Based on all evaluation metrics, our best stacking model had a performance of over 75%, while the robust models in a study [35] based on phone usage and internet connectivity had a performance of over 85% with a maximum accuracy of 98.1%. However, in addition to the general limitations discussed before, their models were limited by several other factors. For example, when classifying responses and considering that approximately 50% of participants had more than one response, it becomes possible for the same participants’ responses to appear in both the training and testing data sets. This introduces the potential for biased models and overestimated performance [93]. Similarly, compared to a study by Leigh et al [27] where researchers developed ML models solely based on phone usage data, our stacking model demonstrated 18.4% higher sensitivity than their best model. There can be several reasons behind this enhanced performance. For instance, our feature importance analysis showed that a higher number of features pertaining to diurnal usage data are more important than the 24-hour aggregated data, which was unexplored by Leigh et al [27]. In the SHAP analysis, we found that a higher entropy based on smartphone usage in 24 hours of weekdays increased the model’s predicted probability toward the nondepressed group, while an increase in average entropy in the 4 time periods of a day increased the predicted probability toward the depressed group. This also indicates that the diurnal usage pattern is different from the whole day’s behavior. Additionally, in our study, features regarding entropy, hamming distance, and session data appeared as important, which also remained unexplored in the previous study [27]. At a threshold of 0.77 of the stable FS approach, a feature regarding the hamming distance appeared in each iteration of LOPOCV, where we found the best individual model: LGBM (precision=77%, sensitivity=82.4%). In addition, we found that a higher number of features based on app categories was important compared to the aggregated data regardless of app category. Behavioral markers of the particular app categories are associated with depression [25,26] and also with the rhythmic patterns of our body [95], as presented by researchers through conventional statistical methods [25,26,94] and also by a qualitative study [94]. Therefore, our findings suggest that while developing ML models, instead of leveraging only the aggregated phone usage data, as in the previous studies [19-21,27,28,32,35], incorporation of the features regarding app categories and extraction of features such as hamming distance may improve the performance of the ML models.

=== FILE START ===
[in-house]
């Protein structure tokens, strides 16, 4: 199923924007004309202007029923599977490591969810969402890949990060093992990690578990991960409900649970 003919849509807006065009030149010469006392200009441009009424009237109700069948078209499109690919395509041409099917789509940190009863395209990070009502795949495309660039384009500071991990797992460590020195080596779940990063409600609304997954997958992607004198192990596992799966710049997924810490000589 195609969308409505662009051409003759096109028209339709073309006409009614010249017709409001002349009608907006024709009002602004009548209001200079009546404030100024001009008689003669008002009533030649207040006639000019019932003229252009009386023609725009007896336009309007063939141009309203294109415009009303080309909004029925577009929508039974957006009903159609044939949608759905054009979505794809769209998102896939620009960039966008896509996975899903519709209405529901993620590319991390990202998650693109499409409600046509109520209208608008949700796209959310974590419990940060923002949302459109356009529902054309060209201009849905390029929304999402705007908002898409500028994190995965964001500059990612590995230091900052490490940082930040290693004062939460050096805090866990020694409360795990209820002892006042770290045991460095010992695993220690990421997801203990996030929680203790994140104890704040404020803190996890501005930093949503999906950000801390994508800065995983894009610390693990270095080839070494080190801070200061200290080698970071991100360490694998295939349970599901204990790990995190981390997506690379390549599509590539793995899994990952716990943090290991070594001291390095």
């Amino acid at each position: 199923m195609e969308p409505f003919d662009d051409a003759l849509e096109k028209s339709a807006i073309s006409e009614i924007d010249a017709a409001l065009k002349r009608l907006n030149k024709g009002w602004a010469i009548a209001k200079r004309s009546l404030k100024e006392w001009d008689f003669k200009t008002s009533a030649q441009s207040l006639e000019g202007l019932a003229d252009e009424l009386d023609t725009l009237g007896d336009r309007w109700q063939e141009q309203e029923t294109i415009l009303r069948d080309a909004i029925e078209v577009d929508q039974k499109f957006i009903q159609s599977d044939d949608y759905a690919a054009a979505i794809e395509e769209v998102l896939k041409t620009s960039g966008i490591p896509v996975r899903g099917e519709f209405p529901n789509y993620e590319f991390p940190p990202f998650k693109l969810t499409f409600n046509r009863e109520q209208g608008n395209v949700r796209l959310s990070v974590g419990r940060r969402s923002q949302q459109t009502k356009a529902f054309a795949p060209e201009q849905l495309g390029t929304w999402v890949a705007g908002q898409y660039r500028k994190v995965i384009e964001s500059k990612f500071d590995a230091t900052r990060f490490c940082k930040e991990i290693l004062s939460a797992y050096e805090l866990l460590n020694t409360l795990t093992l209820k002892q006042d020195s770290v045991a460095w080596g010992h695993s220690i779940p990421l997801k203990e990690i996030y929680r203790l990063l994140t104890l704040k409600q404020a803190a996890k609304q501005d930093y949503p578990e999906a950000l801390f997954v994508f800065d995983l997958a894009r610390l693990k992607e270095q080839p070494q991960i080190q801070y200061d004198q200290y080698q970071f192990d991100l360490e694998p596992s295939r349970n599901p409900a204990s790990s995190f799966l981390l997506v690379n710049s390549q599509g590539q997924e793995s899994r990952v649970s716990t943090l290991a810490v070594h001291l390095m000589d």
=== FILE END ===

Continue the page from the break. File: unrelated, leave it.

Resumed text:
Table 5. Comparison of our system’s performance with that of previous studies using pervasive devices to identify depressed and nondepressed participants. Researchers used binary classification in the included studies. The time required to collect data in each study based on the description of the data collection tool is reported.
Reference and country (if available)Sample size for models, NCollected dataSystem needs to run in the backgroundDuration of explored dataTime to retrieve dataAccuracyPrecisionSensitivitySpecificityAUCa scoreF1-score
Xu et al [19], United States

Data set 1138Fitbit sensed, phone sensed, usageYes106 days106 days0.807 and 0.8180.765 and 0.8430.886 and 0.843b0.821 and 0.843

Data set 2212Fitbit sensed, phone sensed, usageYes113 days113 days0.689-0.8400.757-0.8770.779-0.9070.768-0.881
Xu et al [20], United States

Data set 1138Fitbit sensed, phone sensed, usageYes106 days106 days0.8250.8620.8470.855